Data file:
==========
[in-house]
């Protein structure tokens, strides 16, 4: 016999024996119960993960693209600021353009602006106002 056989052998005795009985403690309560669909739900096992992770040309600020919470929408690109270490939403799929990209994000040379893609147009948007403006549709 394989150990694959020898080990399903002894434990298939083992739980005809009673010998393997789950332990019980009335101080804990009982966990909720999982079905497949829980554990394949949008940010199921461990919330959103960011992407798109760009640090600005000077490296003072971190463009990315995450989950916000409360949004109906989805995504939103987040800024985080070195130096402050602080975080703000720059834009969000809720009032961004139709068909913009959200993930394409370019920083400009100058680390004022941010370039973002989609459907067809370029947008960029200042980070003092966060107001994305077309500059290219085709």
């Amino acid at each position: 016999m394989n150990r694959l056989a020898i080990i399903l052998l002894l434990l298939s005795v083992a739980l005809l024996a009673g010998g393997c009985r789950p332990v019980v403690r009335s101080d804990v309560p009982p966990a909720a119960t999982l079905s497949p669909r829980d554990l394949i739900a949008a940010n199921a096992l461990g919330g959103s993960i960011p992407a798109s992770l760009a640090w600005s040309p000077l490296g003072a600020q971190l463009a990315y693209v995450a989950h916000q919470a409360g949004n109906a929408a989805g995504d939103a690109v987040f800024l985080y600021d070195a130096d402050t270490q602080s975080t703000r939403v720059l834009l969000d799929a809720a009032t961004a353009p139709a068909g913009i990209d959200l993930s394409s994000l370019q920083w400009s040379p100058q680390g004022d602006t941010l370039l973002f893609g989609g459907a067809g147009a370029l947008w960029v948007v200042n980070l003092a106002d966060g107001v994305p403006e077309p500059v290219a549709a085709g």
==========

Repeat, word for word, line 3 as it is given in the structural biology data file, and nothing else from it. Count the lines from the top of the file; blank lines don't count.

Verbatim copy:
């Amino acid at each position: 016999m394989n150990r694959l056989a020898i080990i399903l052998l002894l434990l298939s005795v083992a739980l005809l024996a009673g010998g393997c009985r789950p332990v019980v403690r009335s101080d804990v309560p009982p966990a909720a119960t999982l079905s497949p669909r829980d554990l394949i739900a949008a940010n199921a096992l461990g919330g959103s993960i960011p992407a798109s992770l760009a640090w600005s040309p000077l490296g003072a600020q971190l463009a990315y693209v995450a989950h916000q919470a409360g949004n109906a929408a989805g995504d939103a690109v987040f800024l985080y600021d070195a130096d402050t270490q602080s975080t703000r939403v720059l834009l969000d799929a809720a009032t961004a353009p139709a068909g913009i990209d959200l993930s394409s994000l370019q920083w400009s040379p100058q680390g004022d602006t941010l370039l973002f893609g989609g459907a067809g147009a370029l947008w960029v948007v200042n980070l003092a106002d966060g107001v994305p403006e077309p500059v290219a549709a085709g």